Personal Beauty and Racial Betterment/The Selection of Male Parents
In the process of sexual selection in civilized lands, beauty has perhaps played a smaller rôle in determining the chosen males than it has in picking out the female parents. The physical and mental characteristics of the male which are vital for the future of the race have been more and more overshadowed by his ability to provide adequately or luxuriously for wife and immediate offspring. To an increasing extent also, the material resources possessed by men com eto be results of social accident, rather than of personal quality and efficiency of the types which are racially and socially desirable. If this last thesis is not true, then our whole system of free education, except the merely vocational training, is based on a gigantic fallacy.
Any man, however, lacking in personal qualifications may, if he has wealth, marry a woman of high parental fitness, mental as well as physical. He may not be able to obtain certain particular women of this high type, but he is sure of finding at least one who will accept him, if he desires such a one. This is true provided he has no glaring positive disqualifications; and even so, imperfections which are racially malignant, are lesser obstacles than superficial ones; a syphilitic history or puny physique are less influential than the loss of a leg or an eye.
In the various economic grades of society, incidental financial resources play their part in the selection of males. In the melodrama, the beautiful heroine in the end accepts the personally desirable, but poor, hero, to the discomfiture of the wealthy, but sexually undesirable, rival. In real life, what ought to occur does not occur so uniformly. Youth, in which the preservative forces of nature are more abundant, has more intelligence in regard to all the details of mating and in regard to many details in the rearing of children; but the reprehensible philosophy of age sicklies the flame of youth with its pale cast, even where it does not resort to the forces of authority and economic control.
War, with all its evils, has brought a freshening of the sexual interests of women, and lent its support to the natural tendency to select for the race. In the military profession in time of war, the male personal qualities which preserve the stock come once more into the prominence they possessed in less civilized societies, and from which the machine-like organization of modern industrialism has driven them. It may well be that these qualities have no fuller scope or power in modern armies than in modern civil life. This is immaterial. The fact is that the glamor of ancient methods of combat still hangs about the military service, and these personal qualities attain thereby a psychological interest of practical power. As a matter of fact, the recruit tends to put on, with his uniform, a more primitive and sexually challenging behavior than he assumes as a civilian in the restraining circumstances of western society. To the women of the nation, male personality became, during the war, of paramount importance, and the conflicting values went almost completely into the discard. Whether this effect will be carried over into the postbellum period remains to be seen.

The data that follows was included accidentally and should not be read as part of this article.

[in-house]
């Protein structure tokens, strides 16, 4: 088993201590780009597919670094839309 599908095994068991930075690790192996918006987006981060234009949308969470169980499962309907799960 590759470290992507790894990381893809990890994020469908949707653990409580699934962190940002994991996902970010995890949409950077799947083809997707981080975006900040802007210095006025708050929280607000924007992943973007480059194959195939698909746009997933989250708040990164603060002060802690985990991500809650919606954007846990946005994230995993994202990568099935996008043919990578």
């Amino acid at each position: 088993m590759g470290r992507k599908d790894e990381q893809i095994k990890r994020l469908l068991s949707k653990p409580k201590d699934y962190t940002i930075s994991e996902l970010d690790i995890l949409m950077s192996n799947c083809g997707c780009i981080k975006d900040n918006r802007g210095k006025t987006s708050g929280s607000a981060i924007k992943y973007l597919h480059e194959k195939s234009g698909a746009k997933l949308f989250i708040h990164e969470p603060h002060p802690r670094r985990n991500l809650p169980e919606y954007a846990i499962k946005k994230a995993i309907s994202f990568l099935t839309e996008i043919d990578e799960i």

It is entirely improbably that a war of less than ten years’ duration has any injurious effect upon the stocks of a nation. Conclusions that the effects of short wars are damaging have entirely neglected the psychological factors, which are the most important of all. A war lasting throughout a generation would have quite different effects, and is not to be made the basis of arguments concerning briefer conflicts. The incidental benefits which war confers upon a nation are not reasons for advocating war, but do indicate the things that it is desirable to procure in times of peace.
Another effect of war—or what appears as another effect, although intimately connected with the effects just discussed, is the general unsettling of sexual “morality” among the men in the mobilized forces, and the women who are brought into direct relation to these forces. The effect on the male seems to be produced by the greater sexual opportunities offered, and the greater security of the army life in strange surroundings. The effects of the war on certain elements of the female population in the United States were no less definite. The “lure of the uniform” was a real phenomenon. Undoubtedly this “lure” was much increased by its frequent and detailed discussion in the press, repeatedly suggesting to impressionable young women the opportunities and excused offered them. Possibly many girls were convinced that if they did not feel the much discussed “lure” they were not normal. Nevertheless, there was a real psychological fact at the foundation of this growth.